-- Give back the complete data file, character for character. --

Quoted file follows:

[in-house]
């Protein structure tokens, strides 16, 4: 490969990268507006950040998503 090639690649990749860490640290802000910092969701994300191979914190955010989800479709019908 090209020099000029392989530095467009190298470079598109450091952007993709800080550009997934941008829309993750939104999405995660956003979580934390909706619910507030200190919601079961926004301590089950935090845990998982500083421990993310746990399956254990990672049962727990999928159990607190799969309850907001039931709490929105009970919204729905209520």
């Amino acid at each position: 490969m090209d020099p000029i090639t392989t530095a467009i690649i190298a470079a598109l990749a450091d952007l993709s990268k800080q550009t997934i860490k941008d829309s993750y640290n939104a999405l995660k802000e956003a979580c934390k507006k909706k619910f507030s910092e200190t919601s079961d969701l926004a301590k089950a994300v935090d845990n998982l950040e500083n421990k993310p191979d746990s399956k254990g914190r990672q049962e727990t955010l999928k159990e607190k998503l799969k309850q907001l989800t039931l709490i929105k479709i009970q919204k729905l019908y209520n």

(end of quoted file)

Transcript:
[in-house]
């Protein structure tokens, strides 16, 4: 490969990268507006950040998503 090639690649990749860490640290802000910092969701994300191979914190955010989800479709019908 090209020099000029392989530095467009190298470079598109450091952007993709800080550009997934941008829309993750939104999405995660956003979580934390909706619910507030200190919601079961926004301590089950935090845990998982500083421990993310746990399956254990990672049962727990999928159990607190799969309850907001039931709490929105009970919204729905209520």
């Amino acid at each position: 490969m090209d020099p000029i090639t392989t530095a467009i690649i190298a470079a598109l990749a450091d952007l993709s990268k800080q550009t997934i860490k941008d829309s993750y640290n939104a999405l995660k802000e956003a979580c934390k507006k909706k619910f507030s910092e200190t919601s079961d969701l926004a301590k089950a994300v935090d845990n998982l950040e500083n421990k993310p191979d746990s399956k254990g914190r990672q049962e727990t955010l999928k159990e607190k998503l799969k309850q907001l989800t039931l709490i929105k479709i009970q919204k729905l019908y209520n």